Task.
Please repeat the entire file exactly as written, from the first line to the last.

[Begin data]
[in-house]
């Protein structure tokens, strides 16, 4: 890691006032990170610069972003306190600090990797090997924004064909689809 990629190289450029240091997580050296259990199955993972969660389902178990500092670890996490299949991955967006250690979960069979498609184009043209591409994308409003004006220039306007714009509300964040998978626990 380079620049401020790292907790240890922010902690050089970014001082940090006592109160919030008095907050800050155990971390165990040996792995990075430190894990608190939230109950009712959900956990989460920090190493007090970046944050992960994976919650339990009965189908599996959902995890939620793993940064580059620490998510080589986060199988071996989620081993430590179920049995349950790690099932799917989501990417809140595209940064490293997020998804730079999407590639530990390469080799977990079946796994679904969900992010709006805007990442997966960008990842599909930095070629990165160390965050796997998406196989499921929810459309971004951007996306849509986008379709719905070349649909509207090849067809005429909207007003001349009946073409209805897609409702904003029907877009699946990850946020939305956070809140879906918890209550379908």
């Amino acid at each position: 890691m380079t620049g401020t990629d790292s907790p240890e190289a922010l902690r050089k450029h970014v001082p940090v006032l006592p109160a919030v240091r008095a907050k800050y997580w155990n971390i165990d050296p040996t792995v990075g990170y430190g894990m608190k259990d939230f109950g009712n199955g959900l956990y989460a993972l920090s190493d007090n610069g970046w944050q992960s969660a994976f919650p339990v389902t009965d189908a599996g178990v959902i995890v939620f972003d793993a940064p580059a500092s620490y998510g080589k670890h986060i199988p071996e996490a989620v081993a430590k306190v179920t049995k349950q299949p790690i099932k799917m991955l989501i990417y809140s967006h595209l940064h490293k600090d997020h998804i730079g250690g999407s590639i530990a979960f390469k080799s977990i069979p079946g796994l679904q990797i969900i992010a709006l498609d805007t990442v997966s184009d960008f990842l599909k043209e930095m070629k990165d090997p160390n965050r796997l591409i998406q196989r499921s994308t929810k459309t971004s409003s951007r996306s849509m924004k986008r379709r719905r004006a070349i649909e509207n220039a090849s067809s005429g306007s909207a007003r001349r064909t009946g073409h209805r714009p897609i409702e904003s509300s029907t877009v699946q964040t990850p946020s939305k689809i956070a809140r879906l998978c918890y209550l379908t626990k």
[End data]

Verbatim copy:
[in-house]
């Protein structure tokens, strides 16, 4: 890691006032990170610069972003306190600090990797090997924004064909689809 990629190289450029240091997580050296259990199955993972969660389902178990500092670890996490299949991955967006250690979960069979498609184009043209591409994308409003004006220039306007714009509300964040998978626990 380079620049401020790292907790240890922010902690050089970014001082940090006592109160919030008095907050800050155990971390165990040996792995990075430190894990608190939230109950009712959900956990989460920090190493007090970046944050992960994976919650339990009965189908599996959902995890939620793993940064580059620490998510080589986060199988071996989620081993430590179920049995349950790690099932799917989501990417809140595209940064490293997020998804730079999407590639530990390469080799977990079946796994679904969900992010709006805007990442997966960008990842599909930095070629990165160390965050796997998406196989499921929810459309971004951007996306849509986008379709719905070349649909509207090849067809005429909207007003001349009946073409209805897609409702904003029907877009699946990850946020939305956070809140879906918890209550379908």
């Amino acid at each position: 890691m380079t620049g401020t990629d790292s907790p240890e190289a922010l902690r050089k450029h970014v001082p940090v006032l006592p109160a919030v240091r008095a907050k800050y997580w155990n971390i165990d050296p040996t792995v990075g990170y430190g894990m608190k259990d939230f109950g009712n199955g959900l956990y989460a993972l920090s190493d007090n610069g970046w944050q992960s969660a994976f919650p339990v389902t009965d189908a599996g178990v959902i995890v939620f972003d793993a940064p580059a500092s620490y998510g080589k670890h986060i199988p071996e996490a989620v081993a430590k306190v179920t049995k349950q299949p790690i099932k799917m991955l989501i990417y809140s967006h595209l940064h490293k600090d997020h998804i730079g250690g999407s590639i530990a979960f390469k080799s977990i069979p079946g796994l679904q990797i969900i992010a709006l498609d805007t990442v997966s184009d960008f990842l599909k043209e930095m070629k990165d090997p160390n965050r796997l591409i998406q196989r499921s994308t929810k459309t971004s409003s951007r996306s849509m924004k986008r379709r719905r004006a070349i649909e509207n220039a090849s067809s005429g306007s909207a007003r001349r064909t009946g073409h209805r714009p897609i409702e904003s509300s029907t877009v699946q964040t990850p946020s939305k689809i956070a809140r879906l998978c918890y209550l379908t626990k």